Some of the best legal minds in the country have been developing reform proposals to help plug the holes in the system. Among the suggested changes in procedure to prevent wrongful convictions:
Modify eyewitness identification process. Using sequential photo identifications where a witness looks at one photo at a time instead of groups of photos or the standard police line-up where the implicit request is that the witness must surely pick someone from the group as the alleged perpetrator.
Videotape interrogations and confessions. Providing an objective witness (the camera) to definitively record the suspect's precise answers and to discourage coercive interrogations on the part of law-enforcement officials.
Establish minimum standards for defense attorneys. Leveling the playing field between prosecutors and court-appointed attorneys by creating a more pervasive public-defender system that is regularly audited and held accountable.
Ban testimony of informants rewarded by favorable treatment. Eliminating the "jailhouse snitch" from the equation would have prevented a number of cases that have been recently overturned.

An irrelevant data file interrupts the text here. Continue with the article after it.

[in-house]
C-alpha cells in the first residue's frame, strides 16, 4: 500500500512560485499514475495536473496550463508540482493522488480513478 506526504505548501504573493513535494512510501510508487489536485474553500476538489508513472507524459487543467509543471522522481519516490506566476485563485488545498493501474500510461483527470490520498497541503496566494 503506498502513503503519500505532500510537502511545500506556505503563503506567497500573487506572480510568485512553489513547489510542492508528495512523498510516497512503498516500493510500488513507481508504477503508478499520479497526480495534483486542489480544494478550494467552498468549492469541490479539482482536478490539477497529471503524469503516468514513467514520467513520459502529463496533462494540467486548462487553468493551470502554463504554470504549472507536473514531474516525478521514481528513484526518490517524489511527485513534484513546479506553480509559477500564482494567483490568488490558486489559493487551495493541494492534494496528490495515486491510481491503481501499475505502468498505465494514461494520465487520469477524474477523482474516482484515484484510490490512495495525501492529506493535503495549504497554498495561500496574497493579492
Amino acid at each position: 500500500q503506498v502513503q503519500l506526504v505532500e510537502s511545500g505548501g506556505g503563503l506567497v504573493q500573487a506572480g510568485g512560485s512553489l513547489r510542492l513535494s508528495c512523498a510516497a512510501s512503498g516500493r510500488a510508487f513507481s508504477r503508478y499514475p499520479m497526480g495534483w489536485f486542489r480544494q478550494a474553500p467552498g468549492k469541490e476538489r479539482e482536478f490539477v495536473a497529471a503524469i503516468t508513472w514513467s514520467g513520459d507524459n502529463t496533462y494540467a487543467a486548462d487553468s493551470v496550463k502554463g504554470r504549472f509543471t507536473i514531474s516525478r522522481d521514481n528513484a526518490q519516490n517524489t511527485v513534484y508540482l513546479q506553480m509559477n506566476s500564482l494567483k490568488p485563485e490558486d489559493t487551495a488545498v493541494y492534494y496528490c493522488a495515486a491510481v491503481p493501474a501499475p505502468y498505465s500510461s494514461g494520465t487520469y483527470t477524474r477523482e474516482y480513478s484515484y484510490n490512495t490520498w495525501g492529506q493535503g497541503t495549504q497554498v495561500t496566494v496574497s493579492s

Lower barriers to DNA testing. Providing a means for indigent defendants and those already convicted to obtain tests without extra litigation or prohibitive expense.
Eliminate "junk science." Suspending the use of microscopic hair analysis, handwriting analysis, fiber analysis--techniques that DNA testing has proven to be highly flawed. Also improving lab standards and the training of the forensic analysts who work in them.
Establish innocence commissions to review cases. Developing systematized procedures for review of what went wrong and to propose reforms. Only Illinois has adopted this notion; it is standard practice in Canada and the U.K.
Even if all the reforms listed above were implemented, some critics suggest that the system still leaves too high a probability of human error, incompetence, or unfairness. For these reform advocates, nothing short of a total elimination of the death penalty will create a system that can offer something that approaches true justice and avoids the execution of the innocent.
Ideas for Reform
August 1, 2002